Jeff Neal for C.U.R.E. - Certain Unalienable Rights Endowment

Religion, the Bible and Freedom

In Opinion on January 30, 2012 at 8:13 pm

Today in The Wall Street Journal Aryeh Spero makes the point that the teachings in the Bible – the basis of what is generally called Western, Judeo-Christian civilization – are properly read to be supportive of the work ethic, personal responsibility, and the sanctity of a man’s right to own the fruit of his labor – his right to possess property.  Those sound like the pillars of American capitalism.  He begins with:

More than any other nation, the United States was founded on broad themes of morality rooted in a specific religious perspective. We call this the Judeo-Christian ethos, and within it resides a ringing endorsement of capitalism as a moral endeavor.

Regarding mankind, no theme is more salient in the Bible than the morality of personal responsibility, for it is through this that man cultivates the inner development leading to his own growth, good citizenship and happiness. The entitlement/welfare state is a paradigm that undermines that noble goal.

and the piece closes with:

God begins the Ten Commandments with “I am the Lord your God” and concludes with “Thou shalt not envy your neighbor, not for his wife, nor his house, nor for any of his holdings.” Envy is corrosive to the individual and to those societies that embrace it. Nations that throw over capitalism for socialism have made an immoral choice.

In an earlier post (God is a Capitalist) I made the point that when the government takes from one man for the sake of another, the government has done something immoral.  In doing so, the government has exercised a power it does not rightly possess, since it derives its power from the people and none of us has that power to delegate to the government.  Often, stating this position is followed by “so, you conservatives would let the poor starve and the elderly die homeless and hungry!”  For the record, it’s not true that conservatives want the poor to remain poor.  Instead, it is true that conservatives believe that federal government programs are the wrong approach to providing a safety net.  Self-reliance (with a local community designed and maintained safety net) is more powerful and effective than welfare as an anti-poverty weapon.  (See Welfare vs. Self Reliance)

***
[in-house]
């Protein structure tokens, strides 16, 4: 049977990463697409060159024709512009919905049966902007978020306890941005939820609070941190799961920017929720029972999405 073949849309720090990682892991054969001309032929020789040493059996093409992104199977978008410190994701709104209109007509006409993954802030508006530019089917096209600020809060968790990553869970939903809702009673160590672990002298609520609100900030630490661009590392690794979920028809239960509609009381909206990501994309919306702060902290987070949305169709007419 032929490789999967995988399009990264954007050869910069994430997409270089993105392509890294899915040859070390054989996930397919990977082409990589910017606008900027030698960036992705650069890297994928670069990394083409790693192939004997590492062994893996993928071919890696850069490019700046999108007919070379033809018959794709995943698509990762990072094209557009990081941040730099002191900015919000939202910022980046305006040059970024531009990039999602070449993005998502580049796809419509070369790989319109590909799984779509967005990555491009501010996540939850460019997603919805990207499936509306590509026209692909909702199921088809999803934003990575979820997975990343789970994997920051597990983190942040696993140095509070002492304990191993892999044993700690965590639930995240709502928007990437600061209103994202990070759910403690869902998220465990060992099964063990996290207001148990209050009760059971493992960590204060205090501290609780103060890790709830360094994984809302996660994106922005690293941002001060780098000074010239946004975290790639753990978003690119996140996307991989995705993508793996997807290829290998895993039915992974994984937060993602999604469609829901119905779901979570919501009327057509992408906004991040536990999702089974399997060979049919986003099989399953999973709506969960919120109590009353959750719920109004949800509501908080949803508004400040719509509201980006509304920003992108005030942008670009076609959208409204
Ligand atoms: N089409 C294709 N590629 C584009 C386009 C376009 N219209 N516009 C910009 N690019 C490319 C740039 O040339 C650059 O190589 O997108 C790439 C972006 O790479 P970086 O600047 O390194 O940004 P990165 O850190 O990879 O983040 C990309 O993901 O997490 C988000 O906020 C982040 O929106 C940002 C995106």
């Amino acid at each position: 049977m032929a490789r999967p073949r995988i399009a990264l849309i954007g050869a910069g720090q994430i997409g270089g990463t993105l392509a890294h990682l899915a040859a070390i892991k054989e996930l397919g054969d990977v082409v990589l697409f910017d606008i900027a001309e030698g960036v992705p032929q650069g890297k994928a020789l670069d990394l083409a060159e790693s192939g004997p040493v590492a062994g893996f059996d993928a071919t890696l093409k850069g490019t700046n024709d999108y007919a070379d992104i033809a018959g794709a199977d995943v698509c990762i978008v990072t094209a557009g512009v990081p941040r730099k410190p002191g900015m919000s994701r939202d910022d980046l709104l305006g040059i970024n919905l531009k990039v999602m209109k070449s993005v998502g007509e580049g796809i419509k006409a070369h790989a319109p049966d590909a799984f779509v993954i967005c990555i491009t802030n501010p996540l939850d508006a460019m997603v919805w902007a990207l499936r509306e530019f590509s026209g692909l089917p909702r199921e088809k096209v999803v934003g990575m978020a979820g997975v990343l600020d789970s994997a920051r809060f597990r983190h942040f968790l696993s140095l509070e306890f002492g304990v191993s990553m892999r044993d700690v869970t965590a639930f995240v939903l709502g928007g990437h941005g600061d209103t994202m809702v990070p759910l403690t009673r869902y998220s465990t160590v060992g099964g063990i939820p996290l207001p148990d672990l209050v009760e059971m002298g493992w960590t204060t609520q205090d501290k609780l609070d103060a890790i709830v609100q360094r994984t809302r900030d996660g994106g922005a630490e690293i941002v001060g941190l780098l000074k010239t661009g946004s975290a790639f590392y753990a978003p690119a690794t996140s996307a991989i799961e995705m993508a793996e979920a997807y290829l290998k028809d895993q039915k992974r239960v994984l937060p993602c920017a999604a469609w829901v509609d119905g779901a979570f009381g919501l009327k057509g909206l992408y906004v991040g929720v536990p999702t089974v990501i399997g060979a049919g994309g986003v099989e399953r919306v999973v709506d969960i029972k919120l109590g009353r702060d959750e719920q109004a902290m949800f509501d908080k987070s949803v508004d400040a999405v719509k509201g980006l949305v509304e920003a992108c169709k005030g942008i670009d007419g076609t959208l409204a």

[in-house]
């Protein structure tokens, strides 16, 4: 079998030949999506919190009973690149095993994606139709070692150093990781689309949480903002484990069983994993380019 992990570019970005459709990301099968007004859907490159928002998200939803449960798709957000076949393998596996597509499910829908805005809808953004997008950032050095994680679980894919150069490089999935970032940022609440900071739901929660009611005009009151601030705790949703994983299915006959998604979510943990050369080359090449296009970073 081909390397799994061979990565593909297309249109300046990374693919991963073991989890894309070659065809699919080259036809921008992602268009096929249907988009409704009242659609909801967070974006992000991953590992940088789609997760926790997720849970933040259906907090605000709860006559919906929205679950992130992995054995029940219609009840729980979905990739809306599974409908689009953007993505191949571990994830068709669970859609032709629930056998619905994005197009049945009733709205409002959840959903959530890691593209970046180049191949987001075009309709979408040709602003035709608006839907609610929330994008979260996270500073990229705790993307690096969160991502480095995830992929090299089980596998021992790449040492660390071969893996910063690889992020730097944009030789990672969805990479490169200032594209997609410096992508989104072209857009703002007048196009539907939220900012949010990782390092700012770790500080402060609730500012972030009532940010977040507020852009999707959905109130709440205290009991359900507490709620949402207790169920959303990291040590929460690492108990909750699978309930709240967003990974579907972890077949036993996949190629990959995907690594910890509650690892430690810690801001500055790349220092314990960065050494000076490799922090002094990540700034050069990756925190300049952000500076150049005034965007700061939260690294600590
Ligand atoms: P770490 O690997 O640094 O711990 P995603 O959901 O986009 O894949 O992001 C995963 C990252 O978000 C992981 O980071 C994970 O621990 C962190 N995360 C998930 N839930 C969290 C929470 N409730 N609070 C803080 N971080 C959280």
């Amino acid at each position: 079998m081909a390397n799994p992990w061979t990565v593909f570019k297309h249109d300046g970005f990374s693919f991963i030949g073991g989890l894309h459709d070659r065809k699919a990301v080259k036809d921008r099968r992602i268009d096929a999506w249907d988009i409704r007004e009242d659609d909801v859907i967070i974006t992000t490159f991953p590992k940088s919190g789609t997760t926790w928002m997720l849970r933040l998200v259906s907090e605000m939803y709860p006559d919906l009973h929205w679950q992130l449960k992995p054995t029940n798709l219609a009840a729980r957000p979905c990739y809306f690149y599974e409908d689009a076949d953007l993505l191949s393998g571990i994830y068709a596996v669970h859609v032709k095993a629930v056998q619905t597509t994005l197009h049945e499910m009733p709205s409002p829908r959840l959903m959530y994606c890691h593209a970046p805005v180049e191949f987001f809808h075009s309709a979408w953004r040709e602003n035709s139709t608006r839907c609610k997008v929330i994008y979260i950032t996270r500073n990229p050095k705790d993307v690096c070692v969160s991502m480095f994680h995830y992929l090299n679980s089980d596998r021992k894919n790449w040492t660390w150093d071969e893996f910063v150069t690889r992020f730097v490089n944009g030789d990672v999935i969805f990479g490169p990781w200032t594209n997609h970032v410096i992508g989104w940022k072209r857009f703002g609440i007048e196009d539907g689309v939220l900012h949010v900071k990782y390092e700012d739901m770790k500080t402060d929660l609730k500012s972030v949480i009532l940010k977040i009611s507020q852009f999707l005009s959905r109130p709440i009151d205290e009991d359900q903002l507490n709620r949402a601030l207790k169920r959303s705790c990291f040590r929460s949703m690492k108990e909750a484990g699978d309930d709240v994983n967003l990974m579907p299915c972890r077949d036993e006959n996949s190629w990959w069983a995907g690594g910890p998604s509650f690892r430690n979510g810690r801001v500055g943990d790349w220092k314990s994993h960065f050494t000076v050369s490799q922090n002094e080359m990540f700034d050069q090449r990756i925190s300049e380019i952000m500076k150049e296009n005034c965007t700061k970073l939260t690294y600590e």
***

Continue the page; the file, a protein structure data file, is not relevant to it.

Only people who don’t realize that Gordon Gekko was a fictional character believe that ‘the rich’ yearn for and aspire to a world in which they stand atop a pile of gold, overlooking a landscape littered with corpses of starved men and women.  Those people who think that is the goal of “the rich” should buy guns and take care of those evil men they think occupy corporate board rooms – how can they in good conscious let those bastards continue their crimes against humanity.  Rich-haters, have the courage of your convictions and put an end to the theft that you claim is the essence of business.

Neither I nor, by my reading, Mr. Spero are making the point that the Bible is dispositive about questions of economic policy.  Rather, the point is that the Bible does NOT say what liberals suggest about society’s responsibility of taking care of the poor (or other ‘social policy’ issues) through government programs.  The Bible is about men and women as individuals possessed of a free will and vested with personal responsibility.  There are no Ten Commandments or a Sermon on the Mount for politicians, and there are no recommendations about voting in elections.  The Bible speaks only to individuals, not to any group or power center.

I posit that the Bible teaches a Randian, egoist morality.  To wit: “Do unto others as you would have them do unto you.”  “Love thy neighbor as thyself.”  The highest moral standard we’re instructed to employ in our dealings with others is the way we treat ourselves.  That in no way can be read to give license to harm or cheat others as a means to our ends.  That would be suicidal, no?  Instead it tells us we’re all free, responsible for ourselves and have a duty to ourselves to care for others, lest we find ourselves alone, living without the benefit of the acts of other free men, living without Lipitor, FedEx and the iPhone; living without fresh meat in the fridge and ice cream in the freezer.

The Bible’s teachings, taken as a whole, tell us that only by mutually agreeable, voluntary acts by and among free men and women is progress possible in human endeavor.  Does that sound more like capitalism or socialism?


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